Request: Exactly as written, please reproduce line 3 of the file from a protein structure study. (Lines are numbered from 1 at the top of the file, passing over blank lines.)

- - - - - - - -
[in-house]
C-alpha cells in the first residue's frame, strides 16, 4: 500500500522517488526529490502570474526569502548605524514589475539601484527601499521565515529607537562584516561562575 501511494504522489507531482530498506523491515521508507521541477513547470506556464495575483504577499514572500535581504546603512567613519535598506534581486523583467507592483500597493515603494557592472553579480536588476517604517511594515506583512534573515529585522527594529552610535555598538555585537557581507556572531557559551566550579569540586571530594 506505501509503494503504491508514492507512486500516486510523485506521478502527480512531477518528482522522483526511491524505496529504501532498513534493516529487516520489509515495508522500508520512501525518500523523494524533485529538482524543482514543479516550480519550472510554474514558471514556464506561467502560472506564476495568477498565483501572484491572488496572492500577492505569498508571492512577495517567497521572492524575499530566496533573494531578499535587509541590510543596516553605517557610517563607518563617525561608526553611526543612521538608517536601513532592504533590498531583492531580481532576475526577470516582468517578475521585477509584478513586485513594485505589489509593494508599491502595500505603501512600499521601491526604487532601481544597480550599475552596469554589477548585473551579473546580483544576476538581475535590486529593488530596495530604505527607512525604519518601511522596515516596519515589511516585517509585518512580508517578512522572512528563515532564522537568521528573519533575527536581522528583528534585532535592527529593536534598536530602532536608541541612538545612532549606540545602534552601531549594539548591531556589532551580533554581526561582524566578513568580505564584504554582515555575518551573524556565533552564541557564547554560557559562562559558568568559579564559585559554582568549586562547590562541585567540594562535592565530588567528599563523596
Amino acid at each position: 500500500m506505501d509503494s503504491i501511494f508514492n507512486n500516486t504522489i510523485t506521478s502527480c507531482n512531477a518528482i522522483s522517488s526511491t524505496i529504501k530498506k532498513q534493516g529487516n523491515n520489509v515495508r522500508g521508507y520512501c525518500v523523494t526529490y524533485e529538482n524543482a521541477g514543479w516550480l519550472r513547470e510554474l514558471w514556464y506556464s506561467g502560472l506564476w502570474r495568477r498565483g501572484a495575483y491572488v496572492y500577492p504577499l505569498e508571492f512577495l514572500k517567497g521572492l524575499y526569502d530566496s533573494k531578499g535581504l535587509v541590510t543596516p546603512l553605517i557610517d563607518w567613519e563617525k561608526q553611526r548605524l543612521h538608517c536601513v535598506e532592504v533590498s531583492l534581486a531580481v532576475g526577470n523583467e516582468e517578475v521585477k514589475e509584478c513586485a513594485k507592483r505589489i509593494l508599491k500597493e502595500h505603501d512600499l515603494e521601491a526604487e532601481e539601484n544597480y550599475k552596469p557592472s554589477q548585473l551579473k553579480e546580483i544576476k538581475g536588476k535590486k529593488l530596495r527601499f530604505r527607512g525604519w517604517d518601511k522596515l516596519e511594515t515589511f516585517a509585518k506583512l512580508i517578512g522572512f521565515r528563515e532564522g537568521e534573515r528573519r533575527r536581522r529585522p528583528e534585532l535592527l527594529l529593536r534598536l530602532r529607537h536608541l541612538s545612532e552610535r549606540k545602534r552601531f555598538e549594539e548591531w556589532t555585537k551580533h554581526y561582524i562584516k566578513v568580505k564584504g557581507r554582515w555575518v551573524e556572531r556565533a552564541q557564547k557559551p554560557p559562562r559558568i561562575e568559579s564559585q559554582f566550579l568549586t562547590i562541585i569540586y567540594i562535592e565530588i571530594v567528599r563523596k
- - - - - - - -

Amino acid at each position: 500500500m506505501d509503494s503504491i501511494f508514492n507512486n500516486t504522489i510523485t506521478s502527480c507531482n512531477a518528482i522522483s522517488s526511491t524505496i529504501k530498506k532498513q534493516g529487516n523491515n520489509v515495508r522500508g521508507y520512501c525518500v523523494t526529490y524533485e529538482n524543482a521541477g514543479w516550480l519550472r513547470e510554474l514558471w514556464y506556464s506561467g502560472l506564476w502570474r495568477r498565483g501572484a495575483y491572488v496572492y500577492p504577499l505569498e508571492f512577495l514572500k517567497g521572492l524575499y526569502d530566496s533573494k531578499g535581504l535587509v541590510t543596516p546603512l553605517i557610517d563607518w567613519e563617525k561608526q553611526r548605524l543612521h538608517c536601513v535598506e532592504v533590498s531583492l534581486a531580481v532576475g526577470n523583467e516582468e517578475v521585477k514589475e509584478c513586485a513594485k507592483r505589489i509593494l508599491k500597493e502595500h505603501d512600499l515603494e521601491a526604487e532601481e539601484n544597480y550599475k552596469p557592472s554589477q548585473l551579473k553579480e546580483i544576476k538581475g536588476k535590486k529593488l530596495r527601499f530604505r527607512g525604519w517604517d518601511k522596515l516596519e511594515t515589511f516585517a509585518k506583512l512580508i517578512g522572512f521565515r528563515e532564522g537568521e534573515r528573519r533575527r536581522r529585522p528583528e534585532l535592527l527594529l529593536r534598536l530602532r529607537h536608541l541612538s545612532e552610535r549606540k545602534r552601531f555598538e549594539e548591531w556589532t555585537k551580533h554581526y561582524i562584516k566578513v568580505k564584504g557581507r554582515w555575518v551573524e556572531r556565533a552564541q557564547k557559551p554560557p559562562r559558568i561562575e568559579s564559585q559554582f566550579l568549586t562547590i562541585i569540586y567540594i562535592e565530588i571530594v567528599r563523596k